Today’s prompt comes from last month’s Writing the Flood. I used Autumn in New York as the prompt (Ella and Louis can always get something going).
We had about 20 minutes, and this is what I wrote:
My brother-in-law does a great Louis Armstrong. At almost any opportunity, this young Italian guy from Buffalo, NY, will deepen his voice to as froggy as it gets and bets out verses from some song or another — if he were here now, listening to this prompt, he’d be singing along, voice craggy, not making fun, just channeling. But it makes my sister laugh, delighted, and so he keeps on doing it.
(In this series of posts about radical self care and/through major life change, I am finally taking some time to find the words for what I’ve been dealing with over the last month, since the birth of my nephew. I am thinking about how and why we choose to survive and how much effort is involved, how and why we choose to take care of ourselves, and how to allow ourselves to walk with all that life throws at us with even a modicum of grace and celebration.)
(Just a heads-up: there’s some talk in this post about negotiating feelings of suicidality — be easy with yourselves and only read what you want to read, ok?)
And then I slid into a pretty serious depression. I don’t know how much I want to say about that here, except that it was both hormonal and historical — it grew out of the long grief I held about my own loss of motherhood, it grew out of shame I felt around my failures as a writer and facilitator and woman, it grew out of sorrow at how long it took for either my sister or I to become parents — all the work we had to do just to survive long enough for our soul’s to heal enough that we could imagine cradling another’s spirit with any determination or self-assurance, how unfair what our stepfather did was. It seems an understatement: unfair. Of course it is. And it’s true.
(In this series of posts about radical self care and/through major life change, I am finally taking some time to find the words for what I’ve been dealing with over the last month, since the birth of my nephew. I am thinking about how and why we choose to survive, how much effort is involved, how and why we choose to take care of ourselves, and how to allow ourselves to walk with all that life throws at us with even a modicum of grace and celebration.)
Good morning, beautiful writers. It’s a thick sheet of wet outside my window today. How is the atmosphere percolating where you are? What has the morning brought you so far on this day?
This morning I am all ache and storm. I am exhaustion that has taken root behind my bones and deep inside my eyes. I am thick with all I’m not accomplishing right now, full of how my scattered attentions are disappointing everyone. I cannot do enough. I am not enough for anything that needs me right now. I run from appointment to appointment, keeping my face a mask of Yes, Everything’s Fine — How Can I Help You? A mask of showing up. A mask hiding this question: When will it be time for me to rest? When will it be time for me to fall apart?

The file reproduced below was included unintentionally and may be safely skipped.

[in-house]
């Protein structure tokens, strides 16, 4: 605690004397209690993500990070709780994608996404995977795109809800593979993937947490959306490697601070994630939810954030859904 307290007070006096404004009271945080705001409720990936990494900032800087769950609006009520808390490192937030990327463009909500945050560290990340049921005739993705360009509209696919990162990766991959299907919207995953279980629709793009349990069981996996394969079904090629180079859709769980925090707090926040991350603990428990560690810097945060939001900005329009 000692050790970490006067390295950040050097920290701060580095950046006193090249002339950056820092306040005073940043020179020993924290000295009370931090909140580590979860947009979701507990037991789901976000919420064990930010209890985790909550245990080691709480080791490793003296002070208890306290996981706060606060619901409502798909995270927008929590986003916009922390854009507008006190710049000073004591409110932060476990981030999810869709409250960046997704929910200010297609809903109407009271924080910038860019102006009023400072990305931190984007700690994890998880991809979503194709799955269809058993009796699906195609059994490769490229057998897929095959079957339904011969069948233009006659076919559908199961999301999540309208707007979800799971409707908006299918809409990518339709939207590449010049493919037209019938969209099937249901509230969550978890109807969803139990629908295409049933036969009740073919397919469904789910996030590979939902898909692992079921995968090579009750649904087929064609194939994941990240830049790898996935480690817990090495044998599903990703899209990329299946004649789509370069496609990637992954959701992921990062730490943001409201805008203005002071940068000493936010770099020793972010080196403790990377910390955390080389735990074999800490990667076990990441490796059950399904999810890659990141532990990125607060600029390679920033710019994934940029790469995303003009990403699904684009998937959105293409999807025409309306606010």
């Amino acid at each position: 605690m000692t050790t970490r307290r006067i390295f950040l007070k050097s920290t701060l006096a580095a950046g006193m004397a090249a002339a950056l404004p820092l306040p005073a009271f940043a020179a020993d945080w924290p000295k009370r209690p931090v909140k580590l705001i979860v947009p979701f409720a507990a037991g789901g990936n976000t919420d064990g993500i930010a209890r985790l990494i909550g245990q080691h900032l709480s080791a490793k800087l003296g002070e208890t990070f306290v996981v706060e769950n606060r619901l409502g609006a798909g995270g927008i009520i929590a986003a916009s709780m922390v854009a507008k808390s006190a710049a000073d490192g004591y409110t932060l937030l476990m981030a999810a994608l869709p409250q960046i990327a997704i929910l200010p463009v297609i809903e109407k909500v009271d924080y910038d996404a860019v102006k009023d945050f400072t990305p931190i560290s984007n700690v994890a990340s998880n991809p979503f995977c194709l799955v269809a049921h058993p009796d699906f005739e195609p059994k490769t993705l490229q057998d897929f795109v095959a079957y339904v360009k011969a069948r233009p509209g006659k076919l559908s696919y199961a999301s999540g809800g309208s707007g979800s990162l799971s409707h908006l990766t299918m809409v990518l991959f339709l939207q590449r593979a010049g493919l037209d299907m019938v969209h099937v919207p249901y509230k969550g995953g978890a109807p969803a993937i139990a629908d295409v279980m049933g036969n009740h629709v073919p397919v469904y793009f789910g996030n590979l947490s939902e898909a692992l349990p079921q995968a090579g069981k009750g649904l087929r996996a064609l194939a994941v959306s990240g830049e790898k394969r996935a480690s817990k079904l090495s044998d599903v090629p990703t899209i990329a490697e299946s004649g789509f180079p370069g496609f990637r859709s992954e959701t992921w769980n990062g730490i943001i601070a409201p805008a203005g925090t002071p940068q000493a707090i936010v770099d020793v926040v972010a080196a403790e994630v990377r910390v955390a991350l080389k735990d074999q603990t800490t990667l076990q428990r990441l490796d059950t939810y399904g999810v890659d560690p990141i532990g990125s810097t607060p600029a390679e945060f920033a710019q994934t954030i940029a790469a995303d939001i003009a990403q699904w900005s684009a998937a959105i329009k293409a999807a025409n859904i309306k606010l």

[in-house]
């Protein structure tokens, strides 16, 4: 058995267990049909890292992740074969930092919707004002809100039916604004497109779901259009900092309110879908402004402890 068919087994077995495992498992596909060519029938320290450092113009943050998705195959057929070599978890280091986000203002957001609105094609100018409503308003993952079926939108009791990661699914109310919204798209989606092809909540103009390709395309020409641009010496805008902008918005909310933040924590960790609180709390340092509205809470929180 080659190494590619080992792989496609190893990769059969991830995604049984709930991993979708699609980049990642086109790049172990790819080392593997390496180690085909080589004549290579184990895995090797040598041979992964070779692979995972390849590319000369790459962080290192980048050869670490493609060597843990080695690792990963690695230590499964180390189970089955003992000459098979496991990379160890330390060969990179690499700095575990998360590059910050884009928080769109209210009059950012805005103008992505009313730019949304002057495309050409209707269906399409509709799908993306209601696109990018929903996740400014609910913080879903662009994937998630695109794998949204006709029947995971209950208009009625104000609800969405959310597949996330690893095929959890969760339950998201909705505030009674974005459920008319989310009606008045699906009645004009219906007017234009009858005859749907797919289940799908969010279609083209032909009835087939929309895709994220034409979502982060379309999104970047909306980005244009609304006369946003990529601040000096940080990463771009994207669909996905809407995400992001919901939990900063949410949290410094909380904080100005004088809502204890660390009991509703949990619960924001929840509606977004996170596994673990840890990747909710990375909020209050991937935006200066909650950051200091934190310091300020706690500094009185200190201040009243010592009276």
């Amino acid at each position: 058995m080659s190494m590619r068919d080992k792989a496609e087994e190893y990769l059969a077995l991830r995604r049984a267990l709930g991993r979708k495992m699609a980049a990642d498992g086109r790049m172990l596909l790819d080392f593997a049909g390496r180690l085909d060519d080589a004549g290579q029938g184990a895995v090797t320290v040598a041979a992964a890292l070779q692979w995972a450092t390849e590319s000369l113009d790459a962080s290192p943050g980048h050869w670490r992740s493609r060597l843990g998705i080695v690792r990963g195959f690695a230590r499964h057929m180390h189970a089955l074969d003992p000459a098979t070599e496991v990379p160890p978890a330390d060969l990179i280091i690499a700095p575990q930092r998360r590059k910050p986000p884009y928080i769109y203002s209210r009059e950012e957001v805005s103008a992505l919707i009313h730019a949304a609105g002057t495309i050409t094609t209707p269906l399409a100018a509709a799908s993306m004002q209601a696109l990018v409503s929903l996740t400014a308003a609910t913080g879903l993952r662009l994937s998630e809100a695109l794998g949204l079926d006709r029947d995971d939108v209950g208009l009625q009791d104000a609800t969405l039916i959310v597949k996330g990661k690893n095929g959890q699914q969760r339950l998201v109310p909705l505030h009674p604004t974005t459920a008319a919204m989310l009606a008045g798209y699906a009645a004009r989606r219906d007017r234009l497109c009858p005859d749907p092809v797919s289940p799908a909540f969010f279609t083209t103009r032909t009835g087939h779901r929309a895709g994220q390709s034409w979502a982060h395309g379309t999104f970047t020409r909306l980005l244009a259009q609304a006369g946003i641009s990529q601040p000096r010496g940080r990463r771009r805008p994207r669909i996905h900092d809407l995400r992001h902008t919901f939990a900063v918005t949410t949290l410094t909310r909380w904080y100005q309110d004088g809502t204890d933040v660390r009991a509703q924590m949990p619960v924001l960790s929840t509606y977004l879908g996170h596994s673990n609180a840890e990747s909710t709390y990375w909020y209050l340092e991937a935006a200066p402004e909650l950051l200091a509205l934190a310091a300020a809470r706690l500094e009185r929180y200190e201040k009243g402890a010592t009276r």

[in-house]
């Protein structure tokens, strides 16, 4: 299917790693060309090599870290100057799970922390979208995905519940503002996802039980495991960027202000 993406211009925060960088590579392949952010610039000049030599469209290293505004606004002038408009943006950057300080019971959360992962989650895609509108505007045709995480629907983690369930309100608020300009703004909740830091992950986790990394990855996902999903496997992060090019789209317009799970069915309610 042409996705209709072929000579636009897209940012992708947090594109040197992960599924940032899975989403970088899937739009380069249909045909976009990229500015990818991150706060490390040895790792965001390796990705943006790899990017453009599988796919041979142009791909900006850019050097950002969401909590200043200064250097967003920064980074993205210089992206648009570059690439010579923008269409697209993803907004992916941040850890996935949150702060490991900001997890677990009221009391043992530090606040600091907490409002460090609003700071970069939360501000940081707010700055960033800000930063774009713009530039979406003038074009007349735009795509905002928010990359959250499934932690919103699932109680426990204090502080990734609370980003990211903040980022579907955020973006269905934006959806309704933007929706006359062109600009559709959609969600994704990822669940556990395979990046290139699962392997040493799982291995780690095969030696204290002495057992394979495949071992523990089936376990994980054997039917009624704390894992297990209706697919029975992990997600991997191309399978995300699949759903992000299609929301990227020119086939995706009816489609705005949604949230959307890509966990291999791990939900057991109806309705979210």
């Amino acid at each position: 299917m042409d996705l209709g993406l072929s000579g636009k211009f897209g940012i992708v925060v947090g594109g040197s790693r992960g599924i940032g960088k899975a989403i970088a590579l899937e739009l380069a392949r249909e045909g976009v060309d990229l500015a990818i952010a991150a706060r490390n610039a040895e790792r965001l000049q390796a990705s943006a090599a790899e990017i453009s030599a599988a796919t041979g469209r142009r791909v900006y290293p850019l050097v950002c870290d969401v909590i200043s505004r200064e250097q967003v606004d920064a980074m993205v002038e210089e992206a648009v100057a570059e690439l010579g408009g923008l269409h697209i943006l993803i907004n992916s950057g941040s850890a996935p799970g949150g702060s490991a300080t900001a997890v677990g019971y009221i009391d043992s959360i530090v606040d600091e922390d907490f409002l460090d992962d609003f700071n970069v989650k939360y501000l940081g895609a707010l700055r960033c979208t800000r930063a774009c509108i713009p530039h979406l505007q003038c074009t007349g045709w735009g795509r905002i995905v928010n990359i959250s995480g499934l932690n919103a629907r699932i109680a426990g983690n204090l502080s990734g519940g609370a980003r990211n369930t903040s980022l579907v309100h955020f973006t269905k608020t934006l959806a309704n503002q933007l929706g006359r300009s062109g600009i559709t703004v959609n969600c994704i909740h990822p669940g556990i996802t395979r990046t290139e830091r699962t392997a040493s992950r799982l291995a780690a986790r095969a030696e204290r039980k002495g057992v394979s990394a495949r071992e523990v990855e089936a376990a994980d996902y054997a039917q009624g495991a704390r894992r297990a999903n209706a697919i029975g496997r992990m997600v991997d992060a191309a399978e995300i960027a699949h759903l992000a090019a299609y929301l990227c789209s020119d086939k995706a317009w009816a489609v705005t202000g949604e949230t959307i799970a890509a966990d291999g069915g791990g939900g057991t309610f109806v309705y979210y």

Oakland graffiti of Assata’s Affirmation
I believe in living.
I believe in the spectrum
of Beta days and Gamma people.
I believe in sunshine.
In windmills and waterfalls,
tricycles and rocking chairs.
And i believe that seeds grow into sprouts.
And sprouts grow into trees.
I believe in the magic of the hands.
And in the wisdom of the eyes.
I believe in rain and tears.
And in the blood of infinity.
I believe in life.
Good morning this morning. Here where I am, there are three candles flickering in their glass jars, and the rush of traffic has begun to pick up on the highway a few blocks away; sounds like the tide coming in. The birds are still sleeping, like the puppy. What are the morning sounds where you are?
I am sorry to have been so absent from this space of late. Yes, I’ve been spending as much time as possible with my sister’s new baby. And when not there, with her, being functional in some way, I’ve been– well, crying, mostly. This has been a surprise. I knew that my sister giving birth would be enormously powerful and even triggering, given our history. I didn’t know it would tear open wounds of my own that I thought had long healed.
It’s been hard for me to write during this time; the stuff I’m trying to find words for is big and complicated and layered, and has to do with, among other things, my own loss of a child 12 years ago, and my relationship with parenthood, with mothering in particular. It took me almost a week after my sister’s child was born before I sat down with a notebook to attempt to write anything at all.
Good morning. When I woke up, the rain was falling in heavy, translucent sheets. Now, the rain has paused — the sun peeks out, and I’m looking for rainbows.
I’m often looking for rainbows. That, and four-leaf clovers. I’m a Pisces. We believe in signs and luck and serendipity.
This morning, the ever-shifting background image on computer’s desktop reads Trust Your Struggle. I take a deep breath, read it again, and then again. Trust your struggle, Jen. What does that mean? I have fifteen minutes before I need to be in the car to go south to see my sister and the baby still living in her body, the baby that everyone is ready to meet, most especially my sister. And it’s probably true that the one who wants to meet him next-most is his papa, but I feel like I come in a very, very close third.